Dedicated volunteer Kerry Kunzli prefers wheels to running shoes.

Join our Cycling Crew and make lifelong friends--like these cyclists did!

Join our Cycling Crew and make lifelong friends–like these cyclists did!

Kerry Kunzli might spend more time with his feet clipped into pedals than on the ground, but that doesn’t stop him from enlisting as a volunteer for the BMO Vancouver Marathon.

The cycling coach and father of three is a founding member of Ride2Survive, a growing team of cyclists who journey from Kelowna to Delta, B.C. each year in support of the Canadian Cancer Society.

Kunzli’s dedication to the sport of cycling defines his volunteer role at the Marathon. Last year, Kunzli and about 30 other Ride2Survive team members, including his wife, Vicki, and two of their daughters, mounted bikes in their RUNCREW cycling jerseys to act as “the eyes and ears” for runners of the Marathon, Half Marathon, and 8KM races.

“It’s an important role,” Kunzli says of his position as Cycling Leader for the Half Marathon race. “I ride at the front of the pack to make sure the road ahead is clear and safe. I also radio updates to the command center—this could be anything from runner injuries to obstacles on the course that should be removed” like fallen branches or, heaven forbid, unwieldy seagulls.

Always on the lookout, Kunzli’s Cyclist Crew gets satisfaction from ensuring runners are safe and within course boundaries. A serious task, but Kunzli says another draw of the position is also being able “have a blast” on race day. From his unique position amidst a group of the race’s fastest Elite Runners, Kunzli breathes in the celebratory atmosphere, charged by nearly 90,000 spectators and upbeat Entertainment Stations. When asked if he and his team will return as volunteers in the 2014 event, Kunzli answers “absolutely” without hesitation.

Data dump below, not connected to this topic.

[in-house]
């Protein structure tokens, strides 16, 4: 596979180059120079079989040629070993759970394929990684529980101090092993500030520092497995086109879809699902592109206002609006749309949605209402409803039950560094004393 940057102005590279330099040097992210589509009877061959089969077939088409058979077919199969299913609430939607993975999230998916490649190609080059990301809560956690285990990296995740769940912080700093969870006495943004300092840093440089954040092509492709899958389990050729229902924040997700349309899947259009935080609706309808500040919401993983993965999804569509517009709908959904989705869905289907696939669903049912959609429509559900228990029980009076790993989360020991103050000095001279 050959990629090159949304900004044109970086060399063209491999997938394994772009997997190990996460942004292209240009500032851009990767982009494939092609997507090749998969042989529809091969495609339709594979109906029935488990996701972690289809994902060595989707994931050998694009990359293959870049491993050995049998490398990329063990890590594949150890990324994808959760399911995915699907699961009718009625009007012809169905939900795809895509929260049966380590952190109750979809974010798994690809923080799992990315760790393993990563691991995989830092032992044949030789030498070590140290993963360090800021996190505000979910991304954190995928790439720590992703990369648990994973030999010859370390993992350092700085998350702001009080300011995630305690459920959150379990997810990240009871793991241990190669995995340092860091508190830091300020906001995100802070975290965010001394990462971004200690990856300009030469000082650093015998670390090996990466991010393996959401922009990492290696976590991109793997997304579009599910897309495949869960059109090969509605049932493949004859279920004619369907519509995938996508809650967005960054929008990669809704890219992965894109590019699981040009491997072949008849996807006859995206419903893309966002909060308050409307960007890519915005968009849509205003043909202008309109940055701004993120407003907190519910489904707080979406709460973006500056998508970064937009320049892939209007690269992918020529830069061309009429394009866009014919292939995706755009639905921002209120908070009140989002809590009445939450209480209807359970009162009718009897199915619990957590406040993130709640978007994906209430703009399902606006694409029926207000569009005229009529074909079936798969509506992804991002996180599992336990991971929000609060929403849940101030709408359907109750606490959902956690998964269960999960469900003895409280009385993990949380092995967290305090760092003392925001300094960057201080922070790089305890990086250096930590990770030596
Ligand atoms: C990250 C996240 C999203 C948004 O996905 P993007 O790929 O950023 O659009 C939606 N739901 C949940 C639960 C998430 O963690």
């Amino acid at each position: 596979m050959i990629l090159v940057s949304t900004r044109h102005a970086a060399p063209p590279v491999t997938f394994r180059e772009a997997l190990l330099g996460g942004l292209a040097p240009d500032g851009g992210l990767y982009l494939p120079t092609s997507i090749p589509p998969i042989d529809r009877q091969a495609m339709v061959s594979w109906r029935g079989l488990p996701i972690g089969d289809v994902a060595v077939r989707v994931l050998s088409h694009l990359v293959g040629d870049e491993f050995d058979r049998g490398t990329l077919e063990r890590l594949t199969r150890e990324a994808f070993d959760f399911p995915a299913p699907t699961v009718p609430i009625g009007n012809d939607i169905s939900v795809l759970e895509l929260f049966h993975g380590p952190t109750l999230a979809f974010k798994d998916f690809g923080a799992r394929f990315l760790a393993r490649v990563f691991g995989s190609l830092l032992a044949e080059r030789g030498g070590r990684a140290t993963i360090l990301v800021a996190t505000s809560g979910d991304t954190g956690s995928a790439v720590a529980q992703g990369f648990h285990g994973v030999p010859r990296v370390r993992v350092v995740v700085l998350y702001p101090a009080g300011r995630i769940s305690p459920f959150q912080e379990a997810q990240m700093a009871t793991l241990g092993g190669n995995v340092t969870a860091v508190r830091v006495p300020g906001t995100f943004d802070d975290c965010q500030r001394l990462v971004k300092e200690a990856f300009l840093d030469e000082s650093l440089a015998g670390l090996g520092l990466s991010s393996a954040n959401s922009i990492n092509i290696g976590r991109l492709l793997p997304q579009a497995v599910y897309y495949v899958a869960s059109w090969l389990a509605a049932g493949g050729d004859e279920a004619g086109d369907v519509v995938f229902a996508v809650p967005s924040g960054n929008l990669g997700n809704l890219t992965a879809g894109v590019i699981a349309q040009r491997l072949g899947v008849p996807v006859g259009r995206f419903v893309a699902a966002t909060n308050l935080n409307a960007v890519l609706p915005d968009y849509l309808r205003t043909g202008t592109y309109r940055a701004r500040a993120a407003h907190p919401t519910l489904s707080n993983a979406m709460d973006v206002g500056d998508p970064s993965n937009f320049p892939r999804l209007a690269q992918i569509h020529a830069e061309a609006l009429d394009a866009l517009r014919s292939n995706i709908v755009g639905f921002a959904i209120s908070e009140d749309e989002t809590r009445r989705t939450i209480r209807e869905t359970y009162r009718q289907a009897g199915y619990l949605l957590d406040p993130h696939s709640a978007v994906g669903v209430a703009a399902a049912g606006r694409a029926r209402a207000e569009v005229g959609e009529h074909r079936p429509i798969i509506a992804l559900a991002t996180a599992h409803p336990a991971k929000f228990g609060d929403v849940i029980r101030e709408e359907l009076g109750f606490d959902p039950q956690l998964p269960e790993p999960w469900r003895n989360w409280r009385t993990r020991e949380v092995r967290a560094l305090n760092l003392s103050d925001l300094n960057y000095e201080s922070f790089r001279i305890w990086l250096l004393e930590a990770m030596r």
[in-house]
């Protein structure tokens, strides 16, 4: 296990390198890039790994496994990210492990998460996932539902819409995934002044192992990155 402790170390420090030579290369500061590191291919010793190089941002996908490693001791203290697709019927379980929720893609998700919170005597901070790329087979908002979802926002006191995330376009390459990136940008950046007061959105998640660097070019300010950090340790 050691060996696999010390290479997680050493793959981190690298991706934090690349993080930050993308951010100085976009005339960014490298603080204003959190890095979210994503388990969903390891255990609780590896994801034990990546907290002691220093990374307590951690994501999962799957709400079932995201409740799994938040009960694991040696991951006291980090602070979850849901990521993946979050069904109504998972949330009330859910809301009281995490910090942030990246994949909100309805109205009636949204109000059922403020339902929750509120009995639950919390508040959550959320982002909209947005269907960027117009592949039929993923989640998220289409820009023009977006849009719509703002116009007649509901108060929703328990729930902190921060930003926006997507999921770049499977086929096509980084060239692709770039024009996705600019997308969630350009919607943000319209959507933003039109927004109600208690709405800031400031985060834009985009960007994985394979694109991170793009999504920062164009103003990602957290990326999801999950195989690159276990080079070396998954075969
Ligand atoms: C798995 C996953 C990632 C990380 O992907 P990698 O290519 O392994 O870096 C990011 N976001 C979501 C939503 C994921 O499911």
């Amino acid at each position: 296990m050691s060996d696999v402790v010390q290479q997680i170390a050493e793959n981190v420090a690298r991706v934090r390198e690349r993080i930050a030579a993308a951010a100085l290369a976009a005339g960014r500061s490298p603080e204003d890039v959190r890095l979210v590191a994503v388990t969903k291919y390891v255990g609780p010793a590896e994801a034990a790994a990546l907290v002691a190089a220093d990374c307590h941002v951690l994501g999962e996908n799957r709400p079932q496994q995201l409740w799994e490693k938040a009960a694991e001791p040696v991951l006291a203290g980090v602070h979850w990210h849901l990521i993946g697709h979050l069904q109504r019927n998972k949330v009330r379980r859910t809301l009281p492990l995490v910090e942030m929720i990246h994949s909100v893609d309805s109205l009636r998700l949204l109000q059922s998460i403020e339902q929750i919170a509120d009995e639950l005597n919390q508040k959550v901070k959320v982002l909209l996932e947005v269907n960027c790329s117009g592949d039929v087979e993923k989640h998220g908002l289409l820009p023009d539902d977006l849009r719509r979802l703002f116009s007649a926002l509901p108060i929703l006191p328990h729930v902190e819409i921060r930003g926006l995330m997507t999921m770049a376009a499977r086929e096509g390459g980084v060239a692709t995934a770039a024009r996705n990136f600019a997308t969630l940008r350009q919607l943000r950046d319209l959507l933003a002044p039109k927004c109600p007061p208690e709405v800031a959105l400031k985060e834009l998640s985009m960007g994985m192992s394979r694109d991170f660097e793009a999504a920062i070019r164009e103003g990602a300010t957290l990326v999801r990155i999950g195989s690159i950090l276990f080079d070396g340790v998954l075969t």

The intersection between cycling and running in the city of Vancouver is an obvious one. Vancouver’s expansive parks, seaside trails, and pedestrian-only paths make the city an ideal location for both sports. Kunlzi enjoys observing the close relationship between cycling and running on Race Day.

“Both sports are about endurance,” he says. “It’s inspiring to see the effort in a runner’s face, as it motivates me in my own race.”

Kerry Kunzli, right, with cancer survivor Dennis Asbury, ride to raise funds for cancer research.

Kerry Kunzli, right, with cancer survivor Dennis Asbury, ride to raise funds for cancer research.

Kunzli hardly seems like a cyclist in need of more motivation. About ten years ago, he got together with 16 others to ride the gruelling 400-km route from Kelowna to Delta in one day. The group has since founded Ride2Survive, a non-profit that has raised over $2.5 million for cancer research.

In 2013, the charity teamed up with The Vancouver International Marathon Society (that’s us!) to help lead runners safely across the Finish Line in May.

“Volunteering with the Cyclist Crew is a great way for us to practice our ride-leading capabilities,” says Kunzli, whose perceptive eye, leadership, and problem-solving skills make him an invaluable volunteer. Kunzli encourages experienced cyclists to enlist as volunteers, too, and advises others to “come out for the training rides before the race to get comfortable with the course.”

At the end of the day, Kunzli points out, his role is about creating a fun and safe environment for runners. And the best part? It’s an excellent way to stay in shape: the Cyclist Crew logs a combined distance of about 1,240 kilometres on Race Day—that’s about five return trips from Vancouver to Whistler!

“Even though you’re riding at a slower pace than you normally would, you’re still exhausted by the end of the day,” Kunzli says. “It’s a great workout and great fun.”


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